Scott Rushton has sent 300 job applications to secure a mining job with no luck.
Scott Rushton has sent 300 job applications to secure a mining job with no luck. John Mccutcheon

Job seeker aims at mining industry

A SUNSHINE Coast man says people are being conned into thinking there is an abundance of high-paying mining positions after he spent thousands on related qualification courses and sent off hundreds of job applications to no avail.

All Kureelpa married father of four Scott Rushton wants is to get a foot in the door through an entry-level job such as truck driving, but has been left frustrated by the mining companies' cold shoulder.

The 41-year-old former soldier, who has vast experience in the building and construction industry, has not even managed to secure a face-to-face interview despite moving to Mackay for a short time after being told that would improve his chances of landing a job.

Mr Rushton's broadside at the mining industry follows the huge public interest generated from the staging of Mining and Gas Jobs Expos around the state late last year.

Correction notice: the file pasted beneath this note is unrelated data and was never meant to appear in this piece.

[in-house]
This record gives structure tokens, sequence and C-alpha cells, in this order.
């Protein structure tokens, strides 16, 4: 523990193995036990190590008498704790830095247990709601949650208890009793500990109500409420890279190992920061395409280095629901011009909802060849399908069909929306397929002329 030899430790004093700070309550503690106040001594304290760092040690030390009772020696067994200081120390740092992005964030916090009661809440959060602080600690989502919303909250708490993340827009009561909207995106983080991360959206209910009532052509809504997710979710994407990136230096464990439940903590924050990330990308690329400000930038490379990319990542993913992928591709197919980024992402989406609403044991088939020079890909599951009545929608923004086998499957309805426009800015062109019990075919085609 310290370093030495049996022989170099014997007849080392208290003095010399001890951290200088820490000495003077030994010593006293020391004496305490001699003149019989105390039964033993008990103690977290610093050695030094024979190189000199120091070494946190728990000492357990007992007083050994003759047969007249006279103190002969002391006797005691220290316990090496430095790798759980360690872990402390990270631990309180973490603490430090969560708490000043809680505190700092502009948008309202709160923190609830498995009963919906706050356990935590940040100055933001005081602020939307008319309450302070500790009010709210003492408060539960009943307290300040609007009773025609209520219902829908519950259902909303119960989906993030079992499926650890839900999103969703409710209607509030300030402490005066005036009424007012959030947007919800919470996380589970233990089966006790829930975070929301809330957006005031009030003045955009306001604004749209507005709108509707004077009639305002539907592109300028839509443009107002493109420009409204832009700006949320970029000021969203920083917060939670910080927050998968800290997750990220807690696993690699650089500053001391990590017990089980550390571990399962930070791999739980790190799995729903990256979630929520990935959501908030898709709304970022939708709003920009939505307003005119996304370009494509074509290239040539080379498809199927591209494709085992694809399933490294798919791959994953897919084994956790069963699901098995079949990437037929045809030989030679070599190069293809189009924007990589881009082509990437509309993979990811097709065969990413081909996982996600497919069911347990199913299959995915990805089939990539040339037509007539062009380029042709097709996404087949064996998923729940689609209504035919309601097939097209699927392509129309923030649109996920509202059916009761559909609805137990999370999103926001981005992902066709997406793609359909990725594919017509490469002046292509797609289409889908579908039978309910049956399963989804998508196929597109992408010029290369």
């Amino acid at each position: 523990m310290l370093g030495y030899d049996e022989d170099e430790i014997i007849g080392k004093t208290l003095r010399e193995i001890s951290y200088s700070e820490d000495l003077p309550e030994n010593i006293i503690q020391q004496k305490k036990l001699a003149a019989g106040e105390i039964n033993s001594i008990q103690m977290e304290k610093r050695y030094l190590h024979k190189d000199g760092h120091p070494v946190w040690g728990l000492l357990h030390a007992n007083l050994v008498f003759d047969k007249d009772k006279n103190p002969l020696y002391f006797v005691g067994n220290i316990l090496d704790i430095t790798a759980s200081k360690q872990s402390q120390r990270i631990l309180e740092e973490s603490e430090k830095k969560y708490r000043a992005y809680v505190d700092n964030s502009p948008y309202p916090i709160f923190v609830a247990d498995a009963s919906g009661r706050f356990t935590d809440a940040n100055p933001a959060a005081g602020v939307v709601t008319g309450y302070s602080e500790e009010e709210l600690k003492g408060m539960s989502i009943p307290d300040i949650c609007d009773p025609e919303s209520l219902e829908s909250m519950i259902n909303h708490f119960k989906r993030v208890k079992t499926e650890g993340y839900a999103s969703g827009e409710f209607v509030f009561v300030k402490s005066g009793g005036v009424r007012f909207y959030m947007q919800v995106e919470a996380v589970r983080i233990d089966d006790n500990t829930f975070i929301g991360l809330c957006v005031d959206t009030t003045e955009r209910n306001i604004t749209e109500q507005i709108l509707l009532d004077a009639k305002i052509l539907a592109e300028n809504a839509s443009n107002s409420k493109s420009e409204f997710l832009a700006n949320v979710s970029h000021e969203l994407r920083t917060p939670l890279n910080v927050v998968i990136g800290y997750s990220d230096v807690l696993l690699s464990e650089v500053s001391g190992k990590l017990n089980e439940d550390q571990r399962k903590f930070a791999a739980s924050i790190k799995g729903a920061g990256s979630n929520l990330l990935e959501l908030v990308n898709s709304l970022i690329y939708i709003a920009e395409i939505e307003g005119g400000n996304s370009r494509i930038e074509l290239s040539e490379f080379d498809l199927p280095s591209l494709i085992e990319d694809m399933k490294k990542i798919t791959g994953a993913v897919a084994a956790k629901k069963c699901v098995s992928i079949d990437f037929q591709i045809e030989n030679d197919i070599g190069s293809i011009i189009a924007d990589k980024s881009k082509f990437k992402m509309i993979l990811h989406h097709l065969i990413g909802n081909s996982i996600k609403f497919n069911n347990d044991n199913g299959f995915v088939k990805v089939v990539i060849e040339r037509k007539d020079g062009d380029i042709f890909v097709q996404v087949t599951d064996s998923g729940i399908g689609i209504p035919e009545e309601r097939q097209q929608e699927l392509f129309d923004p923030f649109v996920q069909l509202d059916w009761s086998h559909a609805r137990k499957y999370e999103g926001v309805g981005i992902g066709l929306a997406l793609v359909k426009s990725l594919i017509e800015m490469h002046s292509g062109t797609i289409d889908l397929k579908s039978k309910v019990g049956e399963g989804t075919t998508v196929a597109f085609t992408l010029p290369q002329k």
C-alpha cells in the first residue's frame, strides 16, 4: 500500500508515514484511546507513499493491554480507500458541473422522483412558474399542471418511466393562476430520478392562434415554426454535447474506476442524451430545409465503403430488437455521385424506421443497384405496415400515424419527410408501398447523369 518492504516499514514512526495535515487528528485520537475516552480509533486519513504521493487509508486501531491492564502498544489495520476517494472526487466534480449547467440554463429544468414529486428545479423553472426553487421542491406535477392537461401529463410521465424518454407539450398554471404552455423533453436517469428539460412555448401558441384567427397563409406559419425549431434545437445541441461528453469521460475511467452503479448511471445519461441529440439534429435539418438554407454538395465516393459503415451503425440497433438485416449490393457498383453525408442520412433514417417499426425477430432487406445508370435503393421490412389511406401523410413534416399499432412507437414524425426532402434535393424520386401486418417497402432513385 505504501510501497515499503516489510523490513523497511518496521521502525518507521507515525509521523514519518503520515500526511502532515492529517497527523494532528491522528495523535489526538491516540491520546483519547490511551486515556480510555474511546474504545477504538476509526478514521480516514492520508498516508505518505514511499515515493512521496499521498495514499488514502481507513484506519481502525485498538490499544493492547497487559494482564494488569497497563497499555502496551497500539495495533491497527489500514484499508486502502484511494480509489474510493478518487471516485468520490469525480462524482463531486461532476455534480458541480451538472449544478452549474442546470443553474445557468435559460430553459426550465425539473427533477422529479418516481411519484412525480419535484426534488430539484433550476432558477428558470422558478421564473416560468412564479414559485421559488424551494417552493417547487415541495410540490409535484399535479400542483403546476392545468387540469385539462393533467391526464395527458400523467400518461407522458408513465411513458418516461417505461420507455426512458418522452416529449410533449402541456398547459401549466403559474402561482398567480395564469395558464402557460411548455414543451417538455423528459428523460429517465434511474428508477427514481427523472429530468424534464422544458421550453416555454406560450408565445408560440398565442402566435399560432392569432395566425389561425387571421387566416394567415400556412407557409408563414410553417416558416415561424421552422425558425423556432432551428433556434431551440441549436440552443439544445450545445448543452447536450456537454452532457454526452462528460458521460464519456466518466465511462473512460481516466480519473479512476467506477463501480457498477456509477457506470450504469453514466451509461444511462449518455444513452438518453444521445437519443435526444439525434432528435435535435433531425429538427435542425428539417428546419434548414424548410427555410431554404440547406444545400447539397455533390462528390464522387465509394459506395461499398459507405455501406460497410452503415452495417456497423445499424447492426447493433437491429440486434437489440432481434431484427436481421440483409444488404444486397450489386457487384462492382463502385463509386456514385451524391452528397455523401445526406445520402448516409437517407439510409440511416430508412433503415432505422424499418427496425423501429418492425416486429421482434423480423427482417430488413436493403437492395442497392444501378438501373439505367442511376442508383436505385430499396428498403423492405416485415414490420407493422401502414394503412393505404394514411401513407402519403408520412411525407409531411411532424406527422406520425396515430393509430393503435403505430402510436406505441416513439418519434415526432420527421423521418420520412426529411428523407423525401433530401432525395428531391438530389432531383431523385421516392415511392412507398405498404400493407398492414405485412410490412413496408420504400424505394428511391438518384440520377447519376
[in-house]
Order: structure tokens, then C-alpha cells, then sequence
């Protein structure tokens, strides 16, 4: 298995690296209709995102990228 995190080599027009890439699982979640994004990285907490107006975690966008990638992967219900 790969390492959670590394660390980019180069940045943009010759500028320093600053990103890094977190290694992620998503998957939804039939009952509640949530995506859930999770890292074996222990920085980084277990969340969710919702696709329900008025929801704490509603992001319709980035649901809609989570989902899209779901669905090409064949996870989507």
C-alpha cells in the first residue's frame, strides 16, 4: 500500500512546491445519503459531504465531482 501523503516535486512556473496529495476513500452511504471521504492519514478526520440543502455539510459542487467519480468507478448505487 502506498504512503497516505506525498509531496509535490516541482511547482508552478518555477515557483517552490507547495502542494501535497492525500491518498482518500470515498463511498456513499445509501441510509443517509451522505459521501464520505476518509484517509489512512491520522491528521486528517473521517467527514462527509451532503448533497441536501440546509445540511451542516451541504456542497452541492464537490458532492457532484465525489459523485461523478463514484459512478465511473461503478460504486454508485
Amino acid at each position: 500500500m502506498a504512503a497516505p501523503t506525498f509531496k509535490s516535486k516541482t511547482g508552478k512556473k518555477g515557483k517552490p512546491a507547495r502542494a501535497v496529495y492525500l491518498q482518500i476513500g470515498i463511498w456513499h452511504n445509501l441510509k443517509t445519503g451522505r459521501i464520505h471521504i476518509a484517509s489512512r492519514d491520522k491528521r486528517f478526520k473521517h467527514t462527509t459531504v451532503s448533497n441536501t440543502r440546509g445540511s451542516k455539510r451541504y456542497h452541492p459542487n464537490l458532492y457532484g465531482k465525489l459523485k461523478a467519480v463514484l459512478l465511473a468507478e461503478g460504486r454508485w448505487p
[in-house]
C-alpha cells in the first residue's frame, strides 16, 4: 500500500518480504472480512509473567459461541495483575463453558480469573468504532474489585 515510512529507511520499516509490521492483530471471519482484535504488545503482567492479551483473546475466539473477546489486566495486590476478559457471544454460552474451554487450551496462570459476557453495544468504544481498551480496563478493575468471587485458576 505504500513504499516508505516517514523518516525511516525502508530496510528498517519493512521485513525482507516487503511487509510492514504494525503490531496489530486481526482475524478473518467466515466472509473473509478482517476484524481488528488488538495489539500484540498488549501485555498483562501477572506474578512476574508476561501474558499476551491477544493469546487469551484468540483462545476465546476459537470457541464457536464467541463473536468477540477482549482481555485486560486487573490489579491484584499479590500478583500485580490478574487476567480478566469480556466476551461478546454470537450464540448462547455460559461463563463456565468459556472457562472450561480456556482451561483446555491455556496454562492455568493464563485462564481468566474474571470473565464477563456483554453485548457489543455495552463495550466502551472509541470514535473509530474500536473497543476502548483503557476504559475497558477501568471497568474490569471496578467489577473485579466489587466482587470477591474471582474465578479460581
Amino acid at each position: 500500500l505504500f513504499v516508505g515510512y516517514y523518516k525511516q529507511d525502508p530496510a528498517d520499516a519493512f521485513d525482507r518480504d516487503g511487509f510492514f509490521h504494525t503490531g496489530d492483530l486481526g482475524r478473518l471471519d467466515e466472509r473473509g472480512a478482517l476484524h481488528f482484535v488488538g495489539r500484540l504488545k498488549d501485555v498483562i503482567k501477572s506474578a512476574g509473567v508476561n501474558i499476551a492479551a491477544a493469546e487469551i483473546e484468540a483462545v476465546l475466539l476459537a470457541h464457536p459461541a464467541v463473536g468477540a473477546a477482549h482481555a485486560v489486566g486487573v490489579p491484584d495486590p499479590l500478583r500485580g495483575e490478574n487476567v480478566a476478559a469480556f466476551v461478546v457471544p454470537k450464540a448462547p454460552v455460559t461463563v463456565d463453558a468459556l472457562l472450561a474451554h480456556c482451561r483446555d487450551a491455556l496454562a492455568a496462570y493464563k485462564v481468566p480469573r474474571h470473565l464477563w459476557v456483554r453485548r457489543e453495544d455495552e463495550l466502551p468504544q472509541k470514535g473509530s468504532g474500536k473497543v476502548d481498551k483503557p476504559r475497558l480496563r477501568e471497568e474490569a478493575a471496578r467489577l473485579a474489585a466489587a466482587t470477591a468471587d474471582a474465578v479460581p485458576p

Thousands of people attended a Caloundra expo in October.

Senior government minister Paul Lucas attended the expo and hailed what he said were the high number of high-paying jobs in the sector.

But after speaking to many other hopefuls during his courses, Mr Rushton said it appeared there were plenty of jobs so long as you already had experience in the industry or knew someone in the sector.

"I've done all the national competency courses for mining, but just can't get a start," he said.

"My experience is fairly typical of people like myself.

"I may have a lot of industry experience in construction and a good work record, but because I haven't had any experience in the mining industry they won't even look at you."

The Daily has learned through a well-placed industry figure that there is not a high demand for entry-level jobs. Tradespeople, engineers and geologists are the most sought-after professionals.

Employment, Skills and Mining Minister Stirling Hinchliffe said some 24,000 potential employees had been identified over the past six months through the Work for Queensland Expos and Resources 101 training courses.

"Attending an expo or taking part in a training course does not guarantee anyone a job, but it does offer a first step towards gaining employment in the industry," he said.

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